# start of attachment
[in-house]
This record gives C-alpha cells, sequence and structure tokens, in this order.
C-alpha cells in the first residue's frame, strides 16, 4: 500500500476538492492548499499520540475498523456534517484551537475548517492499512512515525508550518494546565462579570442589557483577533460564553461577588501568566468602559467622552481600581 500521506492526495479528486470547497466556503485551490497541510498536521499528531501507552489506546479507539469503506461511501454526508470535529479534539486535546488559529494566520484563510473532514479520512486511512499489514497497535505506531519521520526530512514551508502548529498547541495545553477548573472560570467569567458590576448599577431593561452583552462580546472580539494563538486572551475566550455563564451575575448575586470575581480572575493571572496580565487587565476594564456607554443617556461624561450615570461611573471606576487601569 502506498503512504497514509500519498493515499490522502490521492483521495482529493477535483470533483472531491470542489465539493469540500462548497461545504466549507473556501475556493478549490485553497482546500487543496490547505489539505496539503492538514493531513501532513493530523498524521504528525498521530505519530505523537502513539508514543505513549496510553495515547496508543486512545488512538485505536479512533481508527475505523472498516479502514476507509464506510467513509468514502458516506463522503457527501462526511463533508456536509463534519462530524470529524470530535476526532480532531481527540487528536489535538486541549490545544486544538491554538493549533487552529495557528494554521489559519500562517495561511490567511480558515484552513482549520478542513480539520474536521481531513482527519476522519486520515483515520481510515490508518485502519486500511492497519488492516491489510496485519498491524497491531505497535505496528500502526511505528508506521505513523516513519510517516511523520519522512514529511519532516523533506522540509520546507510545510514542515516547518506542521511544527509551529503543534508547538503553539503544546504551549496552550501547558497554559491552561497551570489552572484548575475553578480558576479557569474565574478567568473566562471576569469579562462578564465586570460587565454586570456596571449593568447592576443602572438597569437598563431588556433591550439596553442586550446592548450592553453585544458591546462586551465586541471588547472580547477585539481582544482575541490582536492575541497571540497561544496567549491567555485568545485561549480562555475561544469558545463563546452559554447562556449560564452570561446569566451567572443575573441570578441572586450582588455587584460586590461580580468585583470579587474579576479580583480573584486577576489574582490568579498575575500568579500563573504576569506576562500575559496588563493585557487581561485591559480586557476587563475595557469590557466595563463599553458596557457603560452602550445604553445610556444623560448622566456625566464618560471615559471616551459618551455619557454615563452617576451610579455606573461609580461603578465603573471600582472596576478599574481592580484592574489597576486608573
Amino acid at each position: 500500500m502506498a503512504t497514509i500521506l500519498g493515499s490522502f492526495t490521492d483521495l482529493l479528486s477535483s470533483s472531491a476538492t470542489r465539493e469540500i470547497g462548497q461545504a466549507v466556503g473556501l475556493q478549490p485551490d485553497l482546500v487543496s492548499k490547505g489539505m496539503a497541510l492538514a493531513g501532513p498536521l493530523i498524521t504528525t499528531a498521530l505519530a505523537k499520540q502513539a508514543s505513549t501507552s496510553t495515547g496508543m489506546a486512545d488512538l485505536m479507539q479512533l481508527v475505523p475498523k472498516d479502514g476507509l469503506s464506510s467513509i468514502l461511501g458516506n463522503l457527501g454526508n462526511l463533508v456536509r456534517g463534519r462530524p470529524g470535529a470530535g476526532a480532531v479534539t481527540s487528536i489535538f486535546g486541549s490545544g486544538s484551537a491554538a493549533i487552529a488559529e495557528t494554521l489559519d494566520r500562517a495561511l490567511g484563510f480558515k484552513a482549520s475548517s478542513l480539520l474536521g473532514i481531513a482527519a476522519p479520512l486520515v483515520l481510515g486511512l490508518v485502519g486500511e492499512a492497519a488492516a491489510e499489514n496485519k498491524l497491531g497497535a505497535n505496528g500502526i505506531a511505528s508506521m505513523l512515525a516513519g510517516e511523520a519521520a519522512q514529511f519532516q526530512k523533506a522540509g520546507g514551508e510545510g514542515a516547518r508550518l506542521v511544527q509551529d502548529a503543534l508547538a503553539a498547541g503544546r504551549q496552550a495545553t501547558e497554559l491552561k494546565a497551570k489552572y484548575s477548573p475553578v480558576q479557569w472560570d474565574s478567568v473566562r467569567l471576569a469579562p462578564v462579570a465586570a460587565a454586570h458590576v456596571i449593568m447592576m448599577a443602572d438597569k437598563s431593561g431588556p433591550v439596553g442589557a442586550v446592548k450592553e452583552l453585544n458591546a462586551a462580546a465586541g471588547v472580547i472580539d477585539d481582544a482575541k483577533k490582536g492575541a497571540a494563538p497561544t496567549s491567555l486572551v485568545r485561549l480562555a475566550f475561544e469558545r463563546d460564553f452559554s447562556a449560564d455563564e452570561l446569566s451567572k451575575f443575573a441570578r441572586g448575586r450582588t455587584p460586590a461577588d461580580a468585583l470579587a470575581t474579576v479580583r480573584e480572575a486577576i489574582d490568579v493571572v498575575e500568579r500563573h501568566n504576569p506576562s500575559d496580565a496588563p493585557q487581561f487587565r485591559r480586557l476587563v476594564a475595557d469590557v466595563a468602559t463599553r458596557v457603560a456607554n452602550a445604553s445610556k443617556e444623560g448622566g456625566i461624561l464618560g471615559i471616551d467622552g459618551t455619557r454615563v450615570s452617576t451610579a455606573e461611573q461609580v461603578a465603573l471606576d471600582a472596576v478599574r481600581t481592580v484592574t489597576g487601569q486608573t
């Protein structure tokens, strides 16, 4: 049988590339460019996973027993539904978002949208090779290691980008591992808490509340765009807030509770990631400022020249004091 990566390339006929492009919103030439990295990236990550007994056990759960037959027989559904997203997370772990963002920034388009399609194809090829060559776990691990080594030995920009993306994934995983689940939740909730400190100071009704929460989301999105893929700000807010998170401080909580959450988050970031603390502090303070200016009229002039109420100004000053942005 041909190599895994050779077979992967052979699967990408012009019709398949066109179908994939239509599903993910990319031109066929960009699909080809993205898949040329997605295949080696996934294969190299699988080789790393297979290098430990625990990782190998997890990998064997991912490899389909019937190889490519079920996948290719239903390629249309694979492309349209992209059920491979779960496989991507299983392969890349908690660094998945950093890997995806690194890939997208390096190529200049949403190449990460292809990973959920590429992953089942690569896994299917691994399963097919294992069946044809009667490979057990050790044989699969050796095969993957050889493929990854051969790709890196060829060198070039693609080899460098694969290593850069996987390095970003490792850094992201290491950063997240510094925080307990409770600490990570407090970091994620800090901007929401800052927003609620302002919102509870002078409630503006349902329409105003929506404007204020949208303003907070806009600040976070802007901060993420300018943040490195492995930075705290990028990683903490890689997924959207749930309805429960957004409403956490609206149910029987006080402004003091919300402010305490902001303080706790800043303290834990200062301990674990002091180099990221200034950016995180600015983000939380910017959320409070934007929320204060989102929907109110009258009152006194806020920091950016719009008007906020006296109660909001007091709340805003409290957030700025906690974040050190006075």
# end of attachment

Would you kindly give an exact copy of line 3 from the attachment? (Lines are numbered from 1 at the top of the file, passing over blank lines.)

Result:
C-alpha cells in the first residue's frame, strides 16, 4: 500500500476538492492548499499520540475498523456534517484551537475548517492499512512515525508550518494546565462579570442589557483577533460564553461577588501568566468602559467622552481600581 500521506492526495479528486470547497466556503485551490497541510498536521499528531501507552489506546479507539469503506461511501454526508470535529479534539486535546488559529494566520484563510473532514479520512486511512499489514497497535505506531519521520526530512514551508502548529498547541495545553477548573472560570467569567458590576448599577431593561452583552462580546472580539494563538486572551475566550455563564451575575448575586470575581480572575493571572496580565487587565476594564456607554443617556461624561450615570461611573471606576487601569 502506498503512504497514509500519498493515499490522502490521492483521495482529493477535483470533483472531491470542489465539493469540500462548497461545504466549507473556501475556493478549490485553497482546500487543496490547505489539505496539503492538514493531513501532513493530523498524521504528525498521530505519530505523537502513539508514543505513549496510553495515547496508543486512545488512538485505536479512533481508527475505523472498516479502514476507509464506510467513509468514502458516506463522503457527501462526511463533508456536509463534519462530524470529524470530535476526532480532531481527540487528536489535538486541549490545544486544538491554538493549533487552529495557528494554521489559519500562517495561511490567511480558515484552513482549520478542513480539520474536521481531513482527519476522519486520515483515520481510515490508518485502519486500511492497519488492516491489510496485519498491524497491531505497535505496528500502526511505528508506521505513523516513519510517516511523520519522512514529511519532516523533506522540509520546507510545510514542515516547518506542521511544527509551529503543534508547538503553539503544546504551549496552550501547558497554559491552561497551570489552572484548575475553578480558576479557569474565574478567568473566562471576569469579562462578564465586570460587565454586570456596571449593568447592576443602572438597569437598563431588556433591550439596553442586550446592548450592553453585544458591546462586551465586541471588547472580547477585539481582544482575541490582536492575541497571540497561544496567549491567555485568545485561549480562555475561544469558545463563546452559554447562556449560564452570561446569566451567572443575573441570578441572586450582588455587584460586590461580580468585583470579587474579576479580583480573584486577576489574582490568579498575575500568579500563573504576569506576562500575559496588563493585557487581561485591559480586557476587563475595557469590557466595563463599553458596557457603560452602550445604553445610556444623560448622566456625566464618560471615559471616551459618551455619557454615563452617576451610579455606573461609580461603578465603573471600582472596576478599574481592580484592574489597576486608573